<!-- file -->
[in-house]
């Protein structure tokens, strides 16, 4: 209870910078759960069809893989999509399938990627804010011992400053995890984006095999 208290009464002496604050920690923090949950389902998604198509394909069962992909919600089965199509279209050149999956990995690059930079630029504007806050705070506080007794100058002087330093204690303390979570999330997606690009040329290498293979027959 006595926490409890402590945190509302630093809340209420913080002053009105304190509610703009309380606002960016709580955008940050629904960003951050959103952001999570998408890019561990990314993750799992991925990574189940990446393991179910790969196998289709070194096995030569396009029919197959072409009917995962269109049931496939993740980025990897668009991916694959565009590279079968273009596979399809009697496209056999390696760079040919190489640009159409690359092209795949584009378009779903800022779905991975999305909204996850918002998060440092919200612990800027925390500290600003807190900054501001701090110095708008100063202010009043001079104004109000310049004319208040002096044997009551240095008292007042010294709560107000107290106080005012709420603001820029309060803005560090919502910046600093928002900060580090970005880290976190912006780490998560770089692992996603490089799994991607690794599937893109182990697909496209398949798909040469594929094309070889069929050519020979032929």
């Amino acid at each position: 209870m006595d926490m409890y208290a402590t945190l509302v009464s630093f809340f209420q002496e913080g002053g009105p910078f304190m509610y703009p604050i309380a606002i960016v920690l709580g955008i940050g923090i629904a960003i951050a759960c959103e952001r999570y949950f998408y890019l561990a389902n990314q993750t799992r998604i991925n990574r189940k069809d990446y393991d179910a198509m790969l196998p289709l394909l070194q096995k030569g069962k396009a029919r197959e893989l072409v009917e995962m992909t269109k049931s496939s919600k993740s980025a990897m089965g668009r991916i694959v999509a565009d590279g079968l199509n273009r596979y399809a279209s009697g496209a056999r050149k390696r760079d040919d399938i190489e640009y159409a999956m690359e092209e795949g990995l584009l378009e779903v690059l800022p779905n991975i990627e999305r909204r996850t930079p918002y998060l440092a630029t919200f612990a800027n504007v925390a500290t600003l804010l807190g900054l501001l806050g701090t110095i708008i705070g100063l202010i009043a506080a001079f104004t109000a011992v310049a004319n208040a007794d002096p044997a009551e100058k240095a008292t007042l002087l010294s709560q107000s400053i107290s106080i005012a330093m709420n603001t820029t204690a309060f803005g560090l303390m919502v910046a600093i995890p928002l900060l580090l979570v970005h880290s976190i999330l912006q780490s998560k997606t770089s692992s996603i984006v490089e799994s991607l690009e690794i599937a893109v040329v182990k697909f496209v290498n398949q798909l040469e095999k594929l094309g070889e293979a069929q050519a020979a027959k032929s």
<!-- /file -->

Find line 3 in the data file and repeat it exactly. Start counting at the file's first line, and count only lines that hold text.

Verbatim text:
């Amino acid at each position: 209870m006595d926490m409890y208290a402590t945190l509302v009464s630093f809340f209420q002496e913080g002053g009105p910078f304190m509610y703009p604050i309380a606002i960016v920690l709580g955008i940050g923090i629904a960003i951050a759960c959103e952001r999570y949950f998408y890019l561990a389902n990314q993750t799992r998604i991925n990574r189940k069809d990446y393991d179910a198509m790969l196998p289709l394909l070194q096995k030569g069962k396009a029919r197959e893989l072409v009917e995962m992909t269109k049931s496939s919600k993740s980025a990897m089965g668009r991916i694959v999509a565009d590279g079968l199509n273009r596979y399809a279209s009697g496209a056999r050149k390696r760079d040919d399938i190489e640009y159409a999956m690359e092209e795949g990995l584009l378009e779903v690059l800022p779905n991975i990627e999305r909204r996850t930079p918002y998060l440092a630029t919200f612990a800027n504007v925390a500290t600003l804010l807190g900054l501001l806050g701090t110095i708008i705070g100063l202010i009043a506080a001079f104004t109000a011992v310049a004319n208040a007794d002096p044997a009551e100058k240095a008292t007042l002087l010294s709560q107000s400053i107290s106080i005012a330093m709420n603001t820029t204690a309060f803005g560090l303390m919502v910046a600093i995890p928002l900060l580090l979570v970005h880290s976190i999330l912006q780490s998560k997606t770089s692992s996603i984006v490089e799994s991607l690009e690794i599937a893109v040329v182990k697909f496209v290498n398949q798909l040469e095999k594929l094309g070889e293979a069929q050519a020979a027959k032929s």